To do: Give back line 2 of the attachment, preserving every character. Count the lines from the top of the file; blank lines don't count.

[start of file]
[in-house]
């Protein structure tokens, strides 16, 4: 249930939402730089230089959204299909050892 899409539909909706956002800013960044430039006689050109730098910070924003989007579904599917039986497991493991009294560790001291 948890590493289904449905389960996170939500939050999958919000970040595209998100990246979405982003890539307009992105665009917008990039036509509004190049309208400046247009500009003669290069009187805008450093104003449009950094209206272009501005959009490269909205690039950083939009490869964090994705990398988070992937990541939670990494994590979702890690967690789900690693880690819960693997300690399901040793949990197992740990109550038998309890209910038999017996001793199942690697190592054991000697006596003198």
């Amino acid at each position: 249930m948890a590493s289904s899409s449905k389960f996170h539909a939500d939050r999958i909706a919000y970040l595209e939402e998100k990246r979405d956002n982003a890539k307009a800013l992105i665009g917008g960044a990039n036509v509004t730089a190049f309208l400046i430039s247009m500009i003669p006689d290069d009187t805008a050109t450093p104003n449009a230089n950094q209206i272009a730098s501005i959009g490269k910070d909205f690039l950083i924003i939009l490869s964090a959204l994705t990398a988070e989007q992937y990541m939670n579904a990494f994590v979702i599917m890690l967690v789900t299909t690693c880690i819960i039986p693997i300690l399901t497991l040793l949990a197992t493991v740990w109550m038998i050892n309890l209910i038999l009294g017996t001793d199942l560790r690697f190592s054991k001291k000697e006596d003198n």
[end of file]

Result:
């Protein structure tokens, strides 16, 4: 249930939402730089230089959204299909050892 899409539909909706956002800013960044430039006689050109730098910070924003989007579904599917039986497991493991009294560790001291 948890590493289904449905389960996170939500939050999958919000970040595209998100990246979405982003890539307009992105665009917008990039036509509004190049309208400046247009500009003669290069009187805008450093104003449009950094209206272009501005959009490269909205690039950083939009490869964090994705990398988070992937990541939670990494994590979702890690967690789900690693880690819960693997300690399901040793949990197992740990109550038998309890209910038999017996001793199942690697190592054991000697006596003198």